My younger son considered the view as I raised the scarf with which I cover the near-naked skin of my scalp. There are but a few wispy strands of fluff and the stubborn remnants of the Tintin-esque fringe with which to cover my baldness. I am not one of those fortunate females on whom it looks like a style choice. Knowing Alex fairly well after a lifetime of being ‘Mum’, I could see both the unspoken grief as he registered the lingering effects of chemotherapy and the twitch of amusement.
We went with the latter.
“You look like an orangutan…”
“I like orangutans,” he added, hopefully, as if that might appease my wounded maternal vanity.
“He’s right,” said his older brother the following day, critically assessing the image on the screen during a video call. The son with whom I shared a love of the Discworld books said, “You should say ‘Ook’ more often.”
According to the medics, the hair loss was inevitable, the loss of my voice is probably not down to laryngitis and the excess of hot, red flesh is not to be blamed on overindulgence in festive fare. They can probably all be blamed on the main vein to the heart being compressed. I believe they call it SVCS… which I assume means something along the lines of ‘squished vein causing swelling’ but in posher, Latin terminology.
The trouble is, I cannot disagree with my sons’ assessment… the mirror tells me that it is fair and as none of my menfolk seem inclined to offer any strategically dishonest compliments, I have to accept that the days when I could look in the mirror without cringing are long since gone and an ‘ook’ may be all I can manage.
It is yet another one of those instances of ‘letting go’ that you stumble across in circumstances like these. And it is surprising how the mind wants to work to deal with the idea. My first intimation of the whole ‘letting go’ thing was realising I would have to say goodbye to all those fictional characters, both read and written, that I have kept in my heart and mind for so long. Now, it takes very little to realise that it was not fictional people that were really bringing the tears to my eyes, but I was not ready to deal with anything more painful at that point. The brain is clever at such subterfuge.
The dog was no better… she still worries the life out of me, because how do I explain? Who will be there for her when I finally go? Knowing full well that she will be very well looked after and will understand what is going on far better than, say, my little granddaughters…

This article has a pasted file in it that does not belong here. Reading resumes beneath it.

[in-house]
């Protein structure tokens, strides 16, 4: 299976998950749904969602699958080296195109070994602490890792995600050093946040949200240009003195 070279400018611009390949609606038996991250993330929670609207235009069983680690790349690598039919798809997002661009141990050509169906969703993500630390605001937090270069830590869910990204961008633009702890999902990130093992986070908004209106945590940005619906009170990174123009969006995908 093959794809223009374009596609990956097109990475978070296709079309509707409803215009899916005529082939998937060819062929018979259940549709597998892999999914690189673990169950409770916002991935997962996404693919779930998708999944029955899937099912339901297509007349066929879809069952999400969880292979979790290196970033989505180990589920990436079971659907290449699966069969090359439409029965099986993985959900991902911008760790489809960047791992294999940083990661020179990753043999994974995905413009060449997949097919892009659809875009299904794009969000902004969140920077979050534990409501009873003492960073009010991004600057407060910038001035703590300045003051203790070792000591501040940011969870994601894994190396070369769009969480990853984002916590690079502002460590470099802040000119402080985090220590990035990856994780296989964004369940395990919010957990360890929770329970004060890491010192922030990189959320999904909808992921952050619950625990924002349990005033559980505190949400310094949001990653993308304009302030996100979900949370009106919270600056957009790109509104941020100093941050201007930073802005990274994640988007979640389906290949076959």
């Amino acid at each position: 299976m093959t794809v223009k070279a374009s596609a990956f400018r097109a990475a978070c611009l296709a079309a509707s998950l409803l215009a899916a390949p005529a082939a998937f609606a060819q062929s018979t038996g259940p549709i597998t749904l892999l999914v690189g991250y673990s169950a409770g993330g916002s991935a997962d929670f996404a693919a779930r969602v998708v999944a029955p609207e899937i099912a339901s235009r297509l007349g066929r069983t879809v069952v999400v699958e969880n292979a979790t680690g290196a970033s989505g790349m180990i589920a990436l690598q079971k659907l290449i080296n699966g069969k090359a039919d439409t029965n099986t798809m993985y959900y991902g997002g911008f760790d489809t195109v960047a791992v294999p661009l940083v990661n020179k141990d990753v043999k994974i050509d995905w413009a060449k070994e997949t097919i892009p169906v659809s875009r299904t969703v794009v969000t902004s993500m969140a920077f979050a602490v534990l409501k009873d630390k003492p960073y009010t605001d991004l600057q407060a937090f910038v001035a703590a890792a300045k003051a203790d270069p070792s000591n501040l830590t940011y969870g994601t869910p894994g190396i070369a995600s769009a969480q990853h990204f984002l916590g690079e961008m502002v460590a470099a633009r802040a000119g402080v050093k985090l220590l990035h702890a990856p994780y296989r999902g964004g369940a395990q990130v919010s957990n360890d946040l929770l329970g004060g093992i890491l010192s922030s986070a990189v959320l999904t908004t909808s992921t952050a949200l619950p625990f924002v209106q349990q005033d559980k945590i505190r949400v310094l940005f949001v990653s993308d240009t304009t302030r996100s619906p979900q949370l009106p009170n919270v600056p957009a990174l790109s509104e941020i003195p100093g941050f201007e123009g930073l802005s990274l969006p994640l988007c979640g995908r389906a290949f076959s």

So, bit by bit, you start letting go of the illusions too. And it makes it very hard when others cling to them. I know the statistics… they are wide ranging averages and people do novel things with ‘expectations’ every day. That barely comes into the equation.
But letting go of the things and the roles by which you have defined yourself, that is an interesting and revealing process. That I may have to stop being a ‘carer’ at some point and become a ‘caree’… but that, regardless of what I am able to actually do, I will always be a mother… it shows you what really matters, and what is just a definition, a label applied by both self and society to pin down just a small part of who you are.
My self-image is being challenged daily. I can no longer walk or bathe my dog, for example. Changing the bedding used to take minutes and now takes most of the morning… even with breaks in between. Housework is a major undertaking and I doubt if I will ever be able to mow the lawn again. Even in this tiny flat I am gasping for breath as I dust. Learning to accept help and rely on others does not come easily. Learning that maybe the housework never mattered quite so much as I thought is even harder.
Then you get to wondering about who and what you really are. The body is just a collection of organic components, put together and lent to us by Nature. We use it for a while, like any other vehicle, then when it has outlived its usefulness, its component parts are broken down and returned to earth.
I believe that the ‘driving force’ of that vehicle is not part of it but of another order of being altogether. Look at how we can observe ourselves, often from several ‘steps’ back from everyday consciousness, watch the layers unravel and unpeel… and while I expect most of those layers to dissolve with the body, I am convinced that something survives, especially after having watched an accident unfold as a ‘ghost of myself’ many years ago.
Life, death and the bits in between… we know very little about what any of them actually are, except in physical terms, and yet we accept these amorphous definitions as readily as we do far more concrete concepts. But I wonder what each of us would come up with, were we to ask ourselves, in the unjudged silence of the innermost heart, “Who, or what am I really?”
Other than an orangutan, of course.